Wine brand heritage doesn’t matter: Glossing the Rex Goliath effect

By Ben BOUCKLEY contact

- Last updated on GMT

Yvonne Esperanza/Flickr
Yvonne Esperanza/Flickr

Related tags: Wine, Rabobank

The success of newer US wine brands such as Rex Goliath and Barefoot suggests a new generation places less value on provenance and heritage than on what the drinks say about them.

Rabobank draws this conclusion in its latest Wine Quarterly report, penned by analysts Stephen Rannekleiv, Marc Soccio and Elena Saputo, which includes IRI data showing falling sales of Yellow Tail and Gallo Twin Valley in 2013, while Barefoot and Rex Goliath again made strong gains.

“In recent years, some companies have stolen the ascendancy in key markets as they have become more attuned to the preferences and needs of consumers, and in the process have challenged traditional notions of wine styles, branding and marketing”​ Rannekleiv et al write.

“Looking ahead, this consumer-centric approach will indeed be the key to drawing in – and remaining relevant to – new generations of wine drinkers as the influence of the baby boomers gradually declines,”​ they add.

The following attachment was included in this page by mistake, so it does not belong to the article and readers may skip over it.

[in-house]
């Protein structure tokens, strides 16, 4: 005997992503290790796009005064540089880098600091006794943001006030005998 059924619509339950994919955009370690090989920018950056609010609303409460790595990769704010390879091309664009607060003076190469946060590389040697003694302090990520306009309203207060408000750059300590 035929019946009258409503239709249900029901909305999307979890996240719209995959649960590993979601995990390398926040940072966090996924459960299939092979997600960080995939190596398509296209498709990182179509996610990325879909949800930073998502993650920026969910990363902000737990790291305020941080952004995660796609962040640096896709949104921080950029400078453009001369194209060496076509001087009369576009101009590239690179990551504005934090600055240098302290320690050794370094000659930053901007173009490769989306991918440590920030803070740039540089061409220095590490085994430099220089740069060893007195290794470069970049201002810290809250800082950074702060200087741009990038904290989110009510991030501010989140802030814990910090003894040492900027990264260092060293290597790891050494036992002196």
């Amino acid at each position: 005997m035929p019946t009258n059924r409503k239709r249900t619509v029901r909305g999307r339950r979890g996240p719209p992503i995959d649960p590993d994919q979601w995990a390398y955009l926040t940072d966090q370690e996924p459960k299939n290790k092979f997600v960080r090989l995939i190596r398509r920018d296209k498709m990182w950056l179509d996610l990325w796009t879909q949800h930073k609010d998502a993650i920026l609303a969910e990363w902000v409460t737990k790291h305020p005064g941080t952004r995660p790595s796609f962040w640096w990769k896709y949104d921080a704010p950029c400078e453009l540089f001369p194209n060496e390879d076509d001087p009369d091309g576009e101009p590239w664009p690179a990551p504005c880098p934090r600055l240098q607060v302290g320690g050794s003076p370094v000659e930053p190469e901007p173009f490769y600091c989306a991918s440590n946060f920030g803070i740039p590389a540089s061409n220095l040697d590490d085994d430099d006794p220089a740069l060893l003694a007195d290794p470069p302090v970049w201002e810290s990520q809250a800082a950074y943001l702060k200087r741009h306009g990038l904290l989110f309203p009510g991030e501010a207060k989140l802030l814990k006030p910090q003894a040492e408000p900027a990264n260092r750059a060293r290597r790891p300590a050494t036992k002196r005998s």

In 2013 the US took over the No.1 spot from the UK in terms of wine imports by value – the market there was worth $3.947bn versus $3.732bn in the UK, and Rabobank say this shift also marks US millennial growth.

“In non-traditional wine drinking countries, millennials are drinking more wine than any of the previous generations did at their age, while in traditional wine drinking countries, they are drinking less but better wine,”​ Rannekleiv et al write, while cultural diversity (e.g. Hispanic populations in the US) is also rising.

Diluting well-established brands can be a mistake

Such a shift has presented wine companies with a challenge, they said – sticking with ‘tried and tested formulas’ for baby boomers or tailoring products to suit milennials.

Over the past few years, Rabobank’s analyst write, the success of some wine companies in the US market suggest the answer may indeed lie somewhere in between.

“Rather than diluting well-established brands in a muddled attempt to be all things to all people, bold and progressive companies have developed contemporary brands with a fresh look and feel, aimed squarely at wine consumers looking to engage with the category in different ways,”​ Rannekleiv et al. write.

Millennials still value, and will pay for, quality, but “often place less value on provenance and brand heritage and more on what the brand says about them and the occasions on which they consume it,”​ they add.

Astonishing US growth for the likes of Rex Goliath and Barefoot in contrast to more critically acclaimed, staid brands of the past proves this point, the analysts maintain.

IRI’s 2014 stats supplied by Rabobank tell the story – in 2013 Rex Goliath grew 12.4% to 12.1m 750ml bottles sold while Barefoot grew 14.3% to 63.2m.

Brand proliferation is a problem in the wine world

This contrasts with Yellow Tail, a more esteemed brand traditionally, which sold 33.1mn bottles in 2013 – but sales have been flat from 2012; sales of Gallo’s Twin Valley also fell 7.7% in 2013 to 40.8m bottles.